Cinzano vermouths date back to 1757 and the Turin herbal shop of two brothers, Giovanni Giacomo and Carlo Stefano Cinzano, who created a new “vermouth rosso” (red vermouth) using “aromatic plants from the Italian Alps in a [still-secret] recipe combining 35 ingredients (including marjoram, thyme, and yarrow)”. What became known as the “vermouth of Turin” proved popular with the bourgeoisie of Turin and, later, Casanova.
Cinzano Bianco followed, based on a different combination of herbs that included artemisia (wormwood), cinnamon, cloves, citrus and gentian; it was followed by an Extra Dry version. Exports began in the 1890s, to Argentina, Brazil and the USA, among others. In Paris in 1913, Cinzano was the first product to be advertised with a neon sign on its roof.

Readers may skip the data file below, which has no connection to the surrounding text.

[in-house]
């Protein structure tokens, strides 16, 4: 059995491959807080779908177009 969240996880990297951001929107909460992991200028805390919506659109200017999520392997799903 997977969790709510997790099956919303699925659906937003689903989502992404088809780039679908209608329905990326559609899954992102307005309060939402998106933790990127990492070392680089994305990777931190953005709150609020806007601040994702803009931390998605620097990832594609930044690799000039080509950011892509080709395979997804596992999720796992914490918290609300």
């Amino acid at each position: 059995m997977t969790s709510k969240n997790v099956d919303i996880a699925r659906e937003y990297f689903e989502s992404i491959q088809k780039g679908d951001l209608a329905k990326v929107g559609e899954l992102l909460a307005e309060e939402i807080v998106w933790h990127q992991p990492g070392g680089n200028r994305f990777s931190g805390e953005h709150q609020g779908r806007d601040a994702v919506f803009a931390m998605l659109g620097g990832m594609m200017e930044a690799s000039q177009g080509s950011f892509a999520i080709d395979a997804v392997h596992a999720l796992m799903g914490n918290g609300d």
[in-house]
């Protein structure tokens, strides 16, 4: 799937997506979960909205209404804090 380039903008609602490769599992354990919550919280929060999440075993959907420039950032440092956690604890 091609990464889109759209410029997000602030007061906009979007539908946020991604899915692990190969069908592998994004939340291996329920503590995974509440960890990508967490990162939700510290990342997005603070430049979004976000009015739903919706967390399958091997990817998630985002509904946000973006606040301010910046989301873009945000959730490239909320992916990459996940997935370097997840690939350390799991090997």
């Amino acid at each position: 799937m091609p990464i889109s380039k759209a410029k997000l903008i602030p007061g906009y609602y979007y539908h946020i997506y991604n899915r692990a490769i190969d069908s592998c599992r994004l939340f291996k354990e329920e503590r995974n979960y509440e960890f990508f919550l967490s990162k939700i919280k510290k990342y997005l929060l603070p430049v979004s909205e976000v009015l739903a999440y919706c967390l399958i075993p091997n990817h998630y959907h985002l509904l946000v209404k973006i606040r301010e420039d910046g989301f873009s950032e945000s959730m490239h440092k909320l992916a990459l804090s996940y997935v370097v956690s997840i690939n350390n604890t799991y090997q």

Cinzano remained a family-run business until 1985. Beginning that year, the Marone family, Turin industrialists, began to sell shares in the business, culminating in 1992 with an agreement to turn Cinzano International S.A. entirely over to International Distillers & Vintners, a wholly owned subsidiary of Grand Metropolitan. At the time of its sale, Cinzano’s share of the vermouth market in Europe was measured in the low single digits, sales that placed it a distant second to Martini.
As a result of a 1997 merger, Grand Metropolitan became Diageo; two years later, Diageo sold Cinzano to the privately held Gruppo Campari.